Cascading biases against poorer countries (see the sharable link at https://rdcu.be/MMbA) was written by an ad-hoc group of analysts and philosophers who got together in 2017 to respond to Equitable mitigation to achieve the Paris Agreement goals (the sharable link is https://t.co/vXFWgLDBOV), which du Pont et. al. published in December of 2016 in Nature Climate Change.

Our published response to du Pont et. al., Cascading biases against poorer countries, is quite short, but we think it manages to make its core points.  In a nutshell, our claim in that du Pont and his colleagues reach counter-intuitive conclusions (for example that the EU has made a more “equitable” pledge than either China or India) by way of a cascading series of decisions that, taken together, skew their approach towards various kinds of grandfathering, while, at the same time, appearing to be derived from a balanced and comprehensive set of high-level equity principles.

With the euphoria of the Paris breakthrough now in the rear-view mirror, and attention shifting to post-Paris action plans, it’s worth noting that all sorts of pledges – national NDCs, regional emissions caps, even the energy roadmaps of individual corporations – are being advertised as being “Paris compliant.”

In this context, with first-cut stocktake processes spinning up, remember that Paris lays out a “pledge and review” regime, and that the second term in this phrase must be taken as seriously as the first.  There will, in particular, be no real ambition ratchet without real equity assessment.  It won’t be easy to agree on a proper assessment process, but open dialog will certainly help.  What else possibly could?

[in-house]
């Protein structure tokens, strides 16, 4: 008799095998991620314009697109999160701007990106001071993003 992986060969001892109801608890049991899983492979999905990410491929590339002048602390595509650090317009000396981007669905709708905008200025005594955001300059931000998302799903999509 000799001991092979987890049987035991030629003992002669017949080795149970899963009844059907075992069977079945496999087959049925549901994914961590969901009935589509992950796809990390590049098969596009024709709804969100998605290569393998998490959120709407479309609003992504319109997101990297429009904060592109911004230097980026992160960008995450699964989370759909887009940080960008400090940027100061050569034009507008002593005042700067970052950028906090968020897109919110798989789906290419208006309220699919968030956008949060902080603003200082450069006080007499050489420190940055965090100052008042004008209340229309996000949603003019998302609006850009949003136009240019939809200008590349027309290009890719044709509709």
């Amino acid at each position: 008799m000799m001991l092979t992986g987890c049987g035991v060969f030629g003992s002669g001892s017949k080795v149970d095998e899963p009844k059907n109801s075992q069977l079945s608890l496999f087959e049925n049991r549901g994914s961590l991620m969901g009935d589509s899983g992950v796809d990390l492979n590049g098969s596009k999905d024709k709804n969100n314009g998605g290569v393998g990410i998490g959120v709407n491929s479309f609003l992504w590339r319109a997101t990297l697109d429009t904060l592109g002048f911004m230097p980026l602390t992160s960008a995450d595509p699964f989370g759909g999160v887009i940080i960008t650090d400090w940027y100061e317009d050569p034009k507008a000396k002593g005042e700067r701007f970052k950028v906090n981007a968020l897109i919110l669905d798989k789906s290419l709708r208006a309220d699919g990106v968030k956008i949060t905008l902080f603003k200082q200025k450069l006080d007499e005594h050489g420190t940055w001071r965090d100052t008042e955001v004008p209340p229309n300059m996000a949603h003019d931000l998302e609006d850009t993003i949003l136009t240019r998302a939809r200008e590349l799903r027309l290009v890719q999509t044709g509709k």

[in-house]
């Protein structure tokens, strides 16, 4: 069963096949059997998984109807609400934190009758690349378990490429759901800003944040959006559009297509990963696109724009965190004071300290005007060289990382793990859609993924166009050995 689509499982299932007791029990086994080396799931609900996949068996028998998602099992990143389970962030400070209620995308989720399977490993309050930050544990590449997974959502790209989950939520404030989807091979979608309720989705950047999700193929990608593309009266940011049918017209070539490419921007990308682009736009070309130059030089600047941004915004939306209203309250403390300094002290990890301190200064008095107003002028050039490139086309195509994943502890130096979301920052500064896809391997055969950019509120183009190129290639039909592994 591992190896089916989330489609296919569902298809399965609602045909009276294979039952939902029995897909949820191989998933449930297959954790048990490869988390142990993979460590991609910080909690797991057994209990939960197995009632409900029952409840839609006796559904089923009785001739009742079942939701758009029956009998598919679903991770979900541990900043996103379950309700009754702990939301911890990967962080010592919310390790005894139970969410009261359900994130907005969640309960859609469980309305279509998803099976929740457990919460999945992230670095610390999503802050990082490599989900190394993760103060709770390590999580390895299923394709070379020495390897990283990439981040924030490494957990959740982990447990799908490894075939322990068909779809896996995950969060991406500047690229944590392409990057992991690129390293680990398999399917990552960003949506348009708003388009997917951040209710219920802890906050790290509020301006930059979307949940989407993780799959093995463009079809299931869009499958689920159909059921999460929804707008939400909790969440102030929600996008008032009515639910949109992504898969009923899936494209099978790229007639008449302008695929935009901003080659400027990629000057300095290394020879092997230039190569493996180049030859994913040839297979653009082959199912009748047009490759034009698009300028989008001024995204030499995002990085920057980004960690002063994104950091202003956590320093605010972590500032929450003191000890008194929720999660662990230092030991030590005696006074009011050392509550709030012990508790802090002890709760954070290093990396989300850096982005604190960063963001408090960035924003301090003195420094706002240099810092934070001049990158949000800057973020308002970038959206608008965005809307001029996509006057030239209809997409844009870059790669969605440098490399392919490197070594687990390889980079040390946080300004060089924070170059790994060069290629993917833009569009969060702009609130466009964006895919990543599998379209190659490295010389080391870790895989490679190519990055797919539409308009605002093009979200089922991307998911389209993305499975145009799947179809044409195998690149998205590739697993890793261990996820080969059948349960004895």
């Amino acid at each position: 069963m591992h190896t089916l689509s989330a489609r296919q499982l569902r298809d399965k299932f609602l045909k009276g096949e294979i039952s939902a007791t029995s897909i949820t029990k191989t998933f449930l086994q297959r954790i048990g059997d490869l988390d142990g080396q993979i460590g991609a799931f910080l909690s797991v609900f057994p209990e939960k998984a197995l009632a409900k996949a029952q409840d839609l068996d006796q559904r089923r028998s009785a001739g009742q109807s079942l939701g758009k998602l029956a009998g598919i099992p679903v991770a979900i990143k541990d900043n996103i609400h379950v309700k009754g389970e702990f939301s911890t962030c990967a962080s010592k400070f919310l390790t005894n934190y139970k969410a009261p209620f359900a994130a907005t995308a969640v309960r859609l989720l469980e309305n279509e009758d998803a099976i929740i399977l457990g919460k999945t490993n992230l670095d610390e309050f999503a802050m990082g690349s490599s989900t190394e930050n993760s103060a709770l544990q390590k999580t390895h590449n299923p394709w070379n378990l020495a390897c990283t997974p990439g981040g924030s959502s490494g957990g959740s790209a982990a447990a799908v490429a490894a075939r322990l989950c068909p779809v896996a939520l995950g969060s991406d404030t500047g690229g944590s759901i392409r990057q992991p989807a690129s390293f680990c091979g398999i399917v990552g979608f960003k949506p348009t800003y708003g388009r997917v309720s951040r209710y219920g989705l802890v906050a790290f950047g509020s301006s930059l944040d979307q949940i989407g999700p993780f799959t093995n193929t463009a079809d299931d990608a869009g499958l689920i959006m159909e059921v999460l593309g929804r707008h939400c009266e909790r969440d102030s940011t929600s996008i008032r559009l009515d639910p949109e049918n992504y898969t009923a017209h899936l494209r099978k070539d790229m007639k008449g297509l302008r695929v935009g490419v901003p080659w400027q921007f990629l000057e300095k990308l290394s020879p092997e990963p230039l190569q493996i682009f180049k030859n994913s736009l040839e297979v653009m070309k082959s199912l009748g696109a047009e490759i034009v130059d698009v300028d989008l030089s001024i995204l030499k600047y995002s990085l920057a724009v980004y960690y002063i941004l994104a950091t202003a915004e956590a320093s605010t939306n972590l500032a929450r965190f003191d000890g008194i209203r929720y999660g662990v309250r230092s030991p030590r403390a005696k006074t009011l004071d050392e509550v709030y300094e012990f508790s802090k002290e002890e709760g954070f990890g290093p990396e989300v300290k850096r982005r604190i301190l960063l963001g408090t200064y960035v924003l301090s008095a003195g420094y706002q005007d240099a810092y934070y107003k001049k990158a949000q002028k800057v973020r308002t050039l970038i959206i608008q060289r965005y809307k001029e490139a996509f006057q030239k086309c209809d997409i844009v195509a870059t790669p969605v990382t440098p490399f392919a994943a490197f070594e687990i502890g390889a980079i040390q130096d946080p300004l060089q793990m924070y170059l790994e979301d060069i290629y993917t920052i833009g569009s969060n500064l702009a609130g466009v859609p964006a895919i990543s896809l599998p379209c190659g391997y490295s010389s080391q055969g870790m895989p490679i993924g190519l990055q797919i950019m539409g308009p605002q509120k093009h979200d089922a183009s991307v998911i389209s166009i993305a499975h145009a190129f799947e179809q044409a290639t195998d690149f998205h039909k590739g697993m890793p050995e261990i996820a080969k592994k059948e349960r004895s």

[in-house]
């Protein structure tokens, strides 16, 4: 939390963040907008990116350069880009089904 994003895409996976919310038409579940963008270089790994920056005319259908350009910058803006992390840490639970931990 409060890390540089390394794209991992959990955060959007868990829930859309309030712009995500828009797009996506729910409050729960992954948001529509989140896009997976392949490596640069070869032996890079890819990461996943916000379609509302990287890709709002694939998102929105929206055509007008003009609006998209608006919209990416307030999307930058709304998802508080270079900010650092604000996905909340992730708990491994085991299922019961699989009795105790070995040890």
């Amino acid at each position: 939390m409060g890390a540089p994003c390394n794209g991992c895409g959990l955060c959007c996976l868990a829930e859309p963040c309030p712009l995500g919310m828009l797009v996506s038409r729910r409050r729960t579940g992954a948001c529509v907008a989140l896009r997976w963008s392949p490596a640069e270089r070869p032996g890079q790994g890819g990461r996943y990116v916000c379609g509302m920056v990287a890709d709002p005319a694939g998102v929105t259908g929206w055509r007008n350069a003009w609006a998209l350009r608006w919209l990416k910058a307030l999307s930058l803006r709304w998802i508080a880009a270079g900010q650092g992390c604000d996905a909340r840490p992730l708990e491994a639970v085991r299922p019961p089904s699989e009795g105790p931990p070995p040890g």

Paris’s Article 14, which lays out the terms of reference for the all-important Global Stocktake process, is quite explicit.  This stocktake will be conducted “in a comprehensive and facilitative manner, considering mitigation, adaptation and the means of implementation and support, and in the light of equity and the best available science.”

What does this imply?  What does it even mean?  What, in particular, does it mean for the assessment of individual national pledges?

Hopefully, the debate will quickly evolve, and hopefully, too, it will henceforth be productive and illuminating.  To that end, disagreements should be respectful, but they should also be clear.  Transparency is critical, particularly if the “equity and ambition” debate is to be comprehensible to new people.   And we should all remember that none of us knows how to best engage the equity challenge.

Moving forward with the equity debate, some heat is inevitable.  But our goal should be to cast light.